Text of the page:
I predict that by early 2019, you’ll see something surprisingly new – small cans of Coke. How small you ask? The cans will run 7.5 ounces and come in at only 90 calories. These are “mini me” versions of the the real thing. Typically if you buy an individual bottle of soda you’re looking at 20 ounces, 2.5 servings, and a lot of excessive calories from sugar. But with these smaller cans, you get portion and calorie control. If you replace one 20 ounce soda (240 calories) with their 7.5 ounce mini-can (90 calories) you’re saving 150 calories.
Watch my video review of the small Coke cans and another new product, Sprite Green, sweetened naturally with Truvia, the sweetener made from the Stevia plant. Sprite Green has 70 calories in 12 ounces.
I am sure you have heard the argument before that quitting smoking can help you save money. It is one reason used to argue for a tax on cigarettes. Recently, there have even been discussions of a tax on soda and possibly other unhealthy foods. Often our wallets are more important in motivating us than our own health.
Recently, I was able to visit Africa and help deliver supplies to orphanages that did not have electricity, beds, or even windows. They were enthusiastic, but a suitcase of children’s clothes just did not seem like enough. One orphanage told us that they are trying to raise money and just $2500 would build an entirely new building to house 30+ orphans. How could I not think about how much money I spend on frivolous things when there are children sleeping on concrete and not getting enough to eat? (more…)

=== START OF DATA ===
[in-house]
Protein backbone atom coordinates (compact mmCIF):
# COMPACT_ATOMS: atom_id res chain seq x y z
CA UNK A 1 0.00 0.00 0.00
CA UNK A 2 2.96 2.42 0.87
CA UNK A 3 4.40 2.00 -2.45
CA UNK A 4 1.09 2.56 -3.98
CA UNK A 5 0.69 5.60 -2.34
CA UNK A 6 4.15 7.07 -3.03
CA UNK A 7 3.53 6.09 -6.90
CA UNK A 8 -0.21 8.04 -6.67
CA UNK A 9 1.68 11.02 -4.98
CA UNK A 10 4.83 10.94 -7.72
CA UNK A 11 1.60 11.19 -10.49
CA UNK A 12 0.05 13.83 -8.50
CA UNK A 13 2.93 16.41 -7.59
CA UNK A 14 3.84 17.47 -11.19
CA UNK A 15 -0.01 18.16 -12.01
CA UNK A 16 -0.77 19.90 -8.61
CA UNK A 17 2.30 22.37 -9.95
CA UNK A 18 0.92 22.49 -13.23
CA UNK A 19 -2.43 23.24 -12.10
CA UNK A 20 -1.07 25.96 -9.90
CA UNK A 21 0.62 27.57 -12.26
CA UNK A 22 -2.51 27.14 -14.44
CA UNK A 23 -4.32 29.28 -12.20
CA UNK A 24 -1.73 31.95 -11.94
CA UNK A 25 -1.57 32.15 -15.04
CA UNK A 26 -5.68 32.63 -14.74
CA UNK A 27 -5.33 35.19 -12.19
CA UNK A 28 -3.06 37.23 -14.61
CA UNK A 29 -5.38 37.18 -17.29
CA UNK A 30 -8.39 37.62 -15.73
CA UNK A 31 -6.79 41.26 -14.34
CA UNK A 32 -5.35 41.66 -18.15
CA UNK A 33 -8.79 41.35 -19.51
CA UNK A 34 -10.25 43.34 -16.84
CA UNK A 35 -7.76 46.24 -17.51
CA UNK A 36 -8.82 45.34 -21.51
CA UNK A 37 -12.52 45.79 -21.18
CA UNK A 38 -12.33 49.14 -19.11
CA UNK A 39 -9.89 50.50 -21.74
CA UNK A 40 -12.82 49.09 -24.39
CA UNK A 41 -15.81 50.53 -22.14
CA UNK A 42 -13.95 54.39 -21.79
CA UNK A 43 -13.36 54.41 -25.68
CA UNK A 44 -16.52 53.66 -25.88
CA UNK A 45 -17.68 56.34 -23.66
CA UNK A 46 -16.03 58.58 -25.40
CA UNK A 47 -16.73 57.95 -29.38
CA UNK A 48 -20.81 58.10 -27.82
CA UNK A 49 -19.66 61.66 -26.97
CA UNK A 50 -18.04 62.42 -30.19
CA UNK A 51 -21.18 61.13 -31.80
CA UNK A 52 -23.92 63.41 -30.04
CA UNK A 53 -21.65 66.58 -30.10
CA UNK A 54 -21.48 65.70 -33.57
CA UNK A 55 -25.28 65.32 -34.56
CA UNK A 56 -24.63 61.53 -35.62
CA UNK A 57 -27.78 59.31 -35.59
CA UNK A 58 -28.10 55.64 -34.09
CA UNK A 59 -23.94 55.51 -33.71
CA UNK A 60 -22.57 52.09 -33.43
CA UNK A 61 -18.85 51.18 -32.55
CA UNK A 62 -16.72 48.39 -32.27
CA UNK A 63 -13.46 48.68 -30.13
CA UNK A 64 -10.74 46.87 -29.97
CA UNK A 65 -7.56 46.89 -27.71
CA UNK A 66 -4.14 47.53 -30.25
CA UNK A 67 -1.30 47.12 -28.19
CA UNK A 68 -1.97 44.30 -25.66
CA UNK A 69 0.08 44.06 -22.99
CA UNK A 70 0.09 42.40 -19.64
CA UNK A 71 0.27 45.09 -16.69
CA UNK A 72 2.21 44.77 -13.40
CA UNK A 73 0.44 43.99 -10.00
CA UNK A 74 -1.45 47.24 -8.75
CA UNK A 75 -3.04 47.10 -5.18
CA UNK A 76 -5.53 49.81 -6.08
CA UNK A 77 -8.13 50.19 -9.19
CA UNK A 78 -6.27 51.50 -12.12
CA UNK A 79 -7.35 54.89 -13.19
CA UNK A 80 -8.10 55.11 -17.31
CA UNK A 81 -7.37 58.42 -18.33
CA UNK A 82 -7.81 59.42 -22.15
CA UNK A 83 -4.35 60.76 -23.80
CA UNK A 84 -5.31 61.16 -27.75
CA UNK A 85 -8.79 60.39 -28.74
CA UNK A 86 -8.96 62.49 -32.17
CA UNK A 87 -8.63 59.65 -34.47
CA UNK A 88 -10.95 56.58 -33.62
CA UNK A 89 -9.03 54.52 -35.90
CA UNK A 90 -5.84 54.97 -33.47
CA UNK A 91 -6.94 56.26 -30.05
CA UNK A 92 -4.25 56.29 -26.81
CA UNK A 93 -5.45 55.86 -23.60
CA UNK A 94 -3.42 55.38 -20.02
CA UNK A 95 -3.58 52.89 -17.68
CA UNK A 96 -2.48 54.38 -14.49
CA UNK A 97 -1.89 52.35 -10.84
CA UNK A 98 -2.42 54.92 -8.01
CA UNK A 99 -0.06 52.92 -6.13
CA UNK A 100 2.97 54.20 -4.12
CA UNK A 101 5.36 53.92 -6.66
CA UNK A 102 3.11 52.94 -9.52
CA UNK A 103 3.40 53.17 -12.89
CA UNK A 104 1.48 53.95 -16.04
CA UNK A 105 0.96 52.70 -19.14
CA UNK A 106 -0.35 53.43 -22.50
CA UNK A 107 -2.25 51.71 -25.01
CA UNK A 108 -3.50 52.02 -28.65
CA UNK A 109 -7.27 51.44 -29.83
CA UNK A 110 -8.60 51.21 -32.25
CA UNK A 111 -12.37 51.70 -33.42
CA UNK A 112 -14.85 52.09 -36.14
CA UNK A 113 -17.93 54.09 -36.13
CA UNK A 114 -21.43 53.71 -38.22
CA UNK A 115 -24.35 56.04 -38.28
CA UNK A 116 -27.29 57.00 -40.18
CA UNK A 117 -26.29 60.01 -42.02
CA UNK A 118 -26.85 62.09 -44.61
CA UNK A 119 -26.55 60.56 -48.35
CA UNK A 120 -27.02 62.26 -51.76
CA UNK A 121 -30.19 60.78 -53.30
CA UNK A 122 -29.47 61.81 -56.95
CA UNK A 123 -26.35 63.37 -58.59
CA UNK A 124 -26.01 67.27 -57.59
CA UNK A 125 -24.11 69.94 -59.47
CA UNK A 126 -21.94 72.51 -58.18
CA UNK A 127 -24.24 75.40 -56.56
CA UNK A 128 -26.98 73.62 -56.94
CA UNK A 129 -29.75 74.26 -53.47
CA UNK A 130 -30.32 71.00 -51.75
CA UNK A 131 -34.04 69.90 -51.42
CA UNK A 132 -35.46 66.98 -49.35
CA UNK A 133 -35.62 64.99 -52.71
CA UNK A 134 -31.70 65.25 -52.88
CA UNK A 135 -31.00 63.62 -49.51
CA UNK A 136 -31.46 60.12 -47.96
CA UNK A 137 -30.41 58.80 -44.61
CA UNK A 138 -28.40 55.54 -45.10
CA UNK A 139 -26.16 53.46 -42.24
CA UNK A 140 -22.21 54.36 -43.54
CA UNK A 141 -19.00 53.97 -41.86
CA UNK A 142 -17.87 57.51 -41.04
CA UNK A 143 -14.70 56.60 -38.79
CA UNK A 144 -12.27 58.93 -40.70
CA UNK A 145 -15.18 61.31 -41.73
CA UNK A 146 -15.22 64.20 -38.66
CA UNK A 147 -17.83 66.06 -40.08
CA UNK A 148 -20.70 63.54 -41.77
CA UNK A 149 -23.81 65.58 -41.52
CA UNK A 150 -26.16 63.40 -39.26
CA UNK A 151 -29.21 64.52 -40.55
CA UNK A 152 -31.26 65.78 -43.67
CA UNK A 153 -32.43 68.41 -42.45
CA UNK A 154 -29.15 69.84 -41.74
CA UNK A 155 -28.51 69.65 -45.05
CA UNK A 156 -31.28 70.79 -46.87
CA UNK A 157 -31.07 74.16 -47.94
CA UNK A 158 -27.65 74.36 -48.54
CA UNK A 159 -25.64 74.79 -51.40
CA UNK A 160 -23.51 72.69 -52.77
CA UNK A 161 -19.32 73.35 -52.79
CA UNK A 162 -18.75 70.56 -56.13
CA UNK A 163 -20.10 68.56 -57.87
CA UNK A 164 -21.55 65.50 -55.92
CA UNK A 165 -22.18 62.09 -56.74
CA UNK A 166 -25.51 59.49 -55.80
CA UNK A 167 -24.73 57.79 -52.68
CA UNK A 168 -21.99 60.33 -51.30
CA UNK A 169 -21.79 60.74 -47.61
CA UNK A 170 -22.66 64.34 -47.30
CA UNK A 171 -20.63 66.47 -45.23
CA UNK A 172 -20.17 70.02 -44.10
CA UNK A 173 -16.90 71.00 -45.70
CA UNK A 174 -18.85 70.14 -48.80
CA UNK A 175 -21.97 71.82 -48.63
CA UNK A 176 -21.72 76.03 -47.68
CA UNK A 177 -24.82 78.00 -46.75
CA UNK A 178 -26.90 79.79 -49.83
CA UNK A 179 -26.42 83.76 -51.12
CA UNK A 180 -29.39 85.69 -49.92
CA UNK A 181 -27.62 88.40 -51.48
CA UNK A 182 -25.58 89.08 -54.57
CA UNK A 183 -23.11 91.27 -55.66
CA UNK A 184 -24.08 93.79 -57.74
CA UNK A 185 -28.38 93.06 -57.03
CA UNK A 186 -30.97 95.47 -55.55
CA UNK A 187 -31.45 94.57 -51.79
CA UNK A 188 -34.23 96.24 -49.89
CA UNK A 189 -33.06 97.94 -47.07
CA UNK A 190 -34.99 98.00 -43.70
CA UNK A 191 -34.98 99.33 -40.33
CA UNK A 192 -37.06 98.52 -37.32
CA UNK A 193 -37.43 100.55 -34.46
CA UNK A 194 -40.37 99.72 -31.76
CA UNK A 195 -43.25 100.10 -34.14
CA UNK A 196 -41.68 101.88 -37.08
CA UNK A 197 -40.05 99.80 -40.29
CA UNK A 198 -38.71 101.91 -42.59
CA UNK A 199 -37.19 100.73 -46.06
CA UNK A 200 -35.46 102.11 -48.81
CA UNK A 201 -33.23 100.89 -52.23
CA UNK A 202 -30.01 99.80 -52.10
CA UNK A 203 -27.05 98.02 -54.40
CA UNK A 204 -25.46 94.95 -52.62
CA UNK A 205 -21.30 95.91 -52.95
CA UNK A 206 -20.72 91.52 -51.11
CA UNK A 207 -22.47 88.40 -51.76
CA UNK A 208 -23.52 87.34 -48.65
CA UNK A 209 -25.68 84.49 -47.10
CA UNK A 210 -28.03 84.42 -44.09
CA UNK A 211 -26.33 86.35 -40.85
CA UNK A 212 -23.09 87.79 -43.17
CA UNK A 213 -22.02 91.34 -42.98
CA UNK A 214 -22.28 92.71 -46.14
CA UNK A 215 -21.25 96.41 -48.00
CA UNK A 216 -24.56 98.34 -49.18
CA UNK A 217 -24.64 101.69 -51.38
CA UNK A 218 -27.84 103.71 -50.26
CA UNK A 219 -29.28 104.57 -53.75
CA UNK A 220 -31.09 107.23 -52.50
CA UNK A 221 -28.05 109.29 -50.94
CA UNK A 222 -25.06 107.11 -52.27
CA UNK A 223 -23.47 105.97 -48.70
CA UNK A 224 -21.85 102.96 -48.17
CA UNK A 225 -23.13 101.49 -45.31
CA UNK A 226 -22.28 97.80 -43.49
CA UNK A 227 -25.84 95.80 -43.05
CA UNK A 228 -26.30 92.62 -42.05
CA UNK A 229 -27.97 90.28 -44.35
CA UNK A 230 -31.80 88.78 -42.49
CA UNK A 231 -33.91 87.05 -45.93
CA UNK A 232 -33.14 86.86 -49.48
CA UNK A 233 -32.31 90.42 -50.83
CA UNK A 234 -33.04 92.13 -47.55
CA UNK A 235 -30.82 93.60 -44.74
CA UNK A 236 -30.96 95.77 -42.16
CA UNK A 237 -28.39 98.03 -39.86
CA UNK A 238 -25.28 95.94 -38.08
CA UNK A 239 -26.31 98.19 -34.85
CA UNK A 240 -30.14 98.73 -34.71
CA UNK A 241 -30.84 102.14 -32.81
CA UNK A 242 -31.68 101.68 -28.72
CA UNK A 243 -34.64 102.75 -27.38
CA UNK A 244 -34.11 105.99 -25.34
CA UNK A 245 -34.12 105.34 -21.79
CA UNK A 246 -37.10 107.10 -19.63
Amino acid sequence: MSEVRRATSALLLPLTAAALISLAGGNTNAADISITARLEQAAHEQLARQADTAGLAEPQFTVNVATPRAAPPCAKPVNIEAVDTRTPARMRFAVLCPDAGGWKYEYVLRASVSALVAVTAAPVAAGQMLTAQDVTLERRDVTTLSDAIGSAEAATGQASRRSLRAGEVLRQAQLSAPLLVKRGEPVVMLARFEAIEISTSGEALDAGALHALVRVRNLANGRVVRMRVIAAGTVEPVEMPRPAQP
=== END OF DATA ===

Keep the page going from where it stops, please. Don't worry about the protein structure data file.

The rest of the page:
To protect against foreign bacteria that can cause traveler’s diarrhea, the doctor suggested that while I recently traveled in Africa, I drink mainly soda. (Beer was also approved, but it is not something I drink. Water was only OK if I personally broke the seal on the bottle, which cannot be guaranteed at restaurants with wait-staff.) I had given up soda, but figured this might be the only health reason to drink soda. I was a bit concerned that I might start craving it or have difficulty turning it down again once I returned to American soil.
It felt odd to order Fanta at the first restaurant. My reaction to soda was not a thrill of return or a desire for more. It felt sugary and heavy. After just a day, I was experiencing nausea, bloating, and low energy. I felt unhealthy. What I was craving was a shower and 64 ounces of water! (more…)
Sugar consumption is a major cause of premature health problems in the U.S. Americans ingest more than 22 teaspoons of added sugar (355 calories) every day, according to the 2001-2004 National Health and Nutrition Examination Survey. That’s two to three times what is recommended.
The American Heart Association has publicized their recommendations for men and women. The AHA says that most American women should not consume more than 100 calories of added sugar a day. Men should limit their intake to no more than 150 calories. One 12-ounce can of sugar-sweetened soda is 130 calories. That’s more than the entire daily recommendation for women, and nearly all that is recommended for men. (more…)